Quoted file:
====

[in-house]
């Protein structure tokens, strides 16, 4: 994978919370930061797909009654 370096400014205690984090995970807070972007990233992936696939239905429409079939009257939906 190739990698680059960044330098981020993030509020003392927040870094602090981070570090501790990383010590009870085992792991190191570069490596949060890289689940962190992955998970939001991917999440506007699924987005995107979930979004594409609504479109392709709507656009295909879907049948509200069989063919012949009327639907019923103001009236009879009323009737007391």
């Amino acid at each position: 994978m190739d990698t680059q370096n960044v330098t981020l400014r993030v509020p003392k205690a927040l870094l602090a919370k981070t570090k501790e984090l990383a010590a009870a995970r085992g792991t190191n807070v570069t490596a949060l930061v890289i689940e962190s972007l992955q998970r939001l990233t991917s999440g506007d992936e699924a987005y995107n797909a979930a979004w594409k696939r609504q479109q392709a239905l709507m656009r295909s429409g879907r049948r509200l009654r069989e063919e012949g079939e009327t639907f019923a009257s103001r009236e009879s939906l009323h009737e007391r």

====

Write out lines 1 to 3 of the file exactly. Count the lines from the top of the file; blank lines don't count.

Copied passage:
[in-house]
């Protein structure tokens, strides 16, 4: 994978919370930061797909009654 370096400014205690984090995970807070972007990233992936696939239905429409079939009257939906 190739990698680059960044330098981020993030509020003392927040870094602090981070570090501790990383010590009870085992792991190191570069490596949060890289689940962190992955998970939001991917999440506007699924987005995107979930979004594409609504479109392709709507656009295909879907049948509200069989063919012949009327639907019923103001009236009879009323009737007391």
């Amino acid at each position: 994978m190739d990698t680059q370096n960044v330098t981020l400014r993030v509020p003392k205690a927040l870094l602090a919370k981070t570090k501790e984090l990383a010590a009870a995970r085992g792991t190191n807070v570069t490596a949060l930061v890289i689940e962190s972007l992955q998970r939001l990233t991917s999440g506007d992936e699924a987005y995107n797909a979930a979004w594409k696939r609504q479109q392709a239905l709507m656009r295909s429409g879907r049948r509200l009654r069989e063919e012949g079939e009327t639907f019923a009257s103001r009236e009879s939906l009323h009737e007391r």